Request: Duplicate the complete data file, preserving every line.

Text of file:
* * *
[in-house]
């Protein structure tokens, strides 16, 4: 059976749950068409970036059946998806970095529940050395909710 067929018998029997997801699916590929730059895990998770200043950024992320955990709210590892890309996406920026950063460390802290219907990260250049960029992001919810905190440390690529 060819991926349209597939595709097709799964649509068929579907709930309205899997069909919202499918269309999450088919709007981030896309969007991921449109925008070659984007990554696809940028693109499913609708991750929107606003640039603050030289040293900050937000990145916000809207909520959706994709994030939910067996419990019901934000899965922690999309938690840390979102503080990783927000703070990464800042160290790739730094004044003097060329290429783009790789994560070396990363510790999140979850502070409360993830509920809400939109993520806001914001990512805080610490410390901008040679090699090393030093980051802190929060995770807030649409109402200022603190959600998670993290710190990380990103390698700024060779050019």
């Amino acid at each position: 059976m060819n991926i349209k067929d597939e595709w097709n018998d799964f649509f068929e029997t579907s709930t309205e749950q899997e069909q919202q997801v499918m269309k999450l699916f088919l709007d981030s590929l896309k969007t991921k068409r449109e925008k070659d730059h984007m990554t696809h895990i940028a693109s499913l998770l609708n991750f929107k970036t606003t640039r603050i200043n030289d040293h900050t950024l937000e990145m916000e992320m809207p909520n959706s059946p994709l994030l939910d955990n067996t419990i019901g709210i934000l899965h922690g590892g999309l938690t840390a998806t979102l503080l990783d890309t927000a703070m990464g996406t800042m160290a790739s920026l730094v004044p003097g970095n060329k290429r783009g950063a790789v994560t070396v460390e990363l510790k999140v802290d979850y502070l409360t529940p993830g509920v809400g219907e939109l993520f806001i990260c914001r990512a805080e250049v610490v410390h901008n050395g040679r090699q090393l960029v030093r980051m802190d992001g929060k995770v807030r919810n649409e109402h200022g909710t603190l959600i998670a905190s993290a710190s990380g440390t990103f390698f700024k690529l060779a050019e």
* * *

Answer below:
[in-house]
């Protein structure tokens, strides 16, 4: 059976749950068409970036059946998806970095529940050395909710 067929018998029997997801699916590929730059895990998770200043950024992320955990709210590892890309996406920026950063460390802290219907990260250049960029992001919810905190440390690529 060819991926349209597939595709097709799964649509068929579907709930309205899997069909919202499918269309999450088919709007981030896309969007991921449109925008070659984007990554696809940028693109499913609708991750929107606003640039603050030289040293900050937000990145916000809207909520959706994709994030939910067996419990019901934000899965922690999309938690840390979102503080990783927000703070990464800042160290790739730094004044003097060329290429783009790789994560070396990363510790999140979850502070409360993830509920809400939109993520806001914001990512805080610490410390901008040679090699090393030093980051802190929060995770807030649409109402200022603190959600998670993290710190990380990103390698700024060779050019």
């Amino acid at each position: 059976m060819n991926i349209k067929d597939e595709w097709n018998d799964f649509f068929e029997t579907s709930t309205e749950q899997e069909q919202q997801v499918m269309k999450l699916f088919l709007d981030s590929l896309k969007t991921k068409r449109e925008k070659d730059h984007m990554t696809h895990i940028a693109s499913l998770l609708n991750f929107k970036t606003t640039r603050i200043n030289d040293h900050t950024l937000e990145m916000e992320m809207p909520n959706s059946p994709l994030l939910d955990n067996t419990i019901g709210i934000l899965h922690g590892g999309l938690t840390a998806t979102l503080l990783d890309t927000a703070m990464g996406t800042m160290a790739s920026l730094v004044p003097g970095n060329k290429r783009g950063a790789v994560t070396v460390e990363l510790k999140v802290d979850y502070l409360t529940p993830g509920v809400g219907e939109l993520f806001i990260c914001r990512a805080e250049v610490v410390h901008n050395g040679r090699q090393l960029v030093r980051m802190d992001g929060k995770v807030r919810n649409e109402h200022g909710t603190l959600i998670a905190s993290a710190s990380g440390t990103f390698f700024k690529l060779a050019e």